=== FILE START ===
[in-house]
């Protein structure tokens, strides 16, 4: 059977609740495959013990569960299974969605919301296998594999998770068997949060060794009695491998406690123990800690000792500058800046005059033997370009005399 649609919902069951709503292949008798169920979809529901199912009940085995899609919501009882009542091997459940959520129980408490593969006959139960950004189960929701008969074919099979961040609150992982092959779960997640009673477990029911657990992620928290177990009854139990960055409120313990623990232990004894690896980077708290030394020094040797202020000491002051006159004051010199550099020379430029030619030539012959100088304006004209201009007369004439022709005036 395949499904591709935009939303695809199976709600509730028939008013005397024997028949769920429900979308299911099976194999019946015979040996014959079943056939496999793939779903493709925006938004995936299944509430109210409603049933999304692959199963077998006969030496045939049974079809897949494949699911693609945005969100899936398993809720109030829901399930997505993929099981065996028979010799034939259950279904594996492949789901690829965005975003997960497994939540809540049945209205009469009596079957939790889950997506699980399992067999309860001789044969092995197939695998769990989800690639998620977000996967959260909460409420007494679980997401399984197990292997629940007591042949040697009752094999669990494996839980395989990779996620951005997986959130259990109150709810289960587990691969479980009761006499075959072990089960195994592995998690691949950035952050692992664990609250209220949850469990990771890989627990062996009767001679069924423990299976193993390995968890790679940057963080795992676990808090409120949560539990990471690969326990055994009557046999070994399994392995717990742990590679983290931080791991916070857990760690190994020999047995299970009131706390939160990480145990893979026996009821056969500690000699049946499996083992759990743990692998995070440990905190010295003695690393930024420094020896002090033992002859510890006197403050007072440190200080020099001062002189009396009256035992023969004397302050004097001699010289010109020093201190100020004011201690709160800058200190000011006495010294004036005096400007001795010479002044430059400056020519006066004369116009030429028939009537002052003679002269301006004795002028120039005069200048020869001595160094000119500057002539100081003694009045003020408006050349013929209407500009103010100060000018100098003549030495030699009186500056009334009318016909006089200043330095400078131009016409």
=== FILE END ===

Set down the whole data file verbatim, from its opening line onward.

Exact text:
[in-house]
């Protein structure tokens, strides 16, 4: 059977609740495959013990569960299974969605919301296998594999998770068997949060060794009695491998406690123990800690000792500058800046005059033997370009005399 649609919902069951709503292949008798169920979809529901199912009940085995899609919501009882009542091997459940959520129980408490593969006959139960950004189960929701008969074919099979961040609150992982092959779960997640009673477990029911657990992620928290177990009854139990960055409120313990623990232990004894690896980077708290030394020094040797202020000491002051006159004051010199550099020379430029030619030539012959100088304006004209201009007369004439022709005036 395949499904591709935009939303695809199976709600509730028939008013005397024997028949769920429900979308299911099976194999019946015979040996014959079943056939496999793939779903493709925006938004995936299944509430109210409603049933999304692959199963077998006969030496045939049974079809897949494949699911693609945005969100899936398993809720109030829901399930997505993929099981065996028979010799034939259950279904594996492949789901690829965005975003997960497994939540809540049945209205009469009596079957939790889950997506699980399992067999309860001789044969092995197939695998769990989800690639998620977000996967959260909460409420007494679980997401399984197990292997629940007591042949040697009752094999669990494996839980395989990779996620951005997986959130259990109150709810289960587990691969479980009761006499075959072990089960195994592995998690691949950035952050692992664990609250209220949850469990990771890989627990062996009767001679069924423990299976193993390995968890790679940057963080795992676990808090409120949560539990990471690969326990055994009557046999070994399994392995717990742990590679983290931080791991916070857990760690190994020999047995299970009131706390939160990480145990893979026996009821056969500690000699049946499996083992759990743990692998995070440990905190010295003695690393930024420094020896002090033992002859510890006197403050007072440190200080020099001062002189009396009256035992023969004397302050004097001699010289010109020093201190100020004011201690709160800058200190000011006495010294004036005096400007001795010479002044430059400056020519006066004369116009030429028939009537002052003679002269301006004795002028120039005069200048020869001595160094000119500057002539100081003694009045003020408006050349013929209407500009103010100060000018100098003549030495030699009186500056009334009318016909006089200043330095400078131009016409």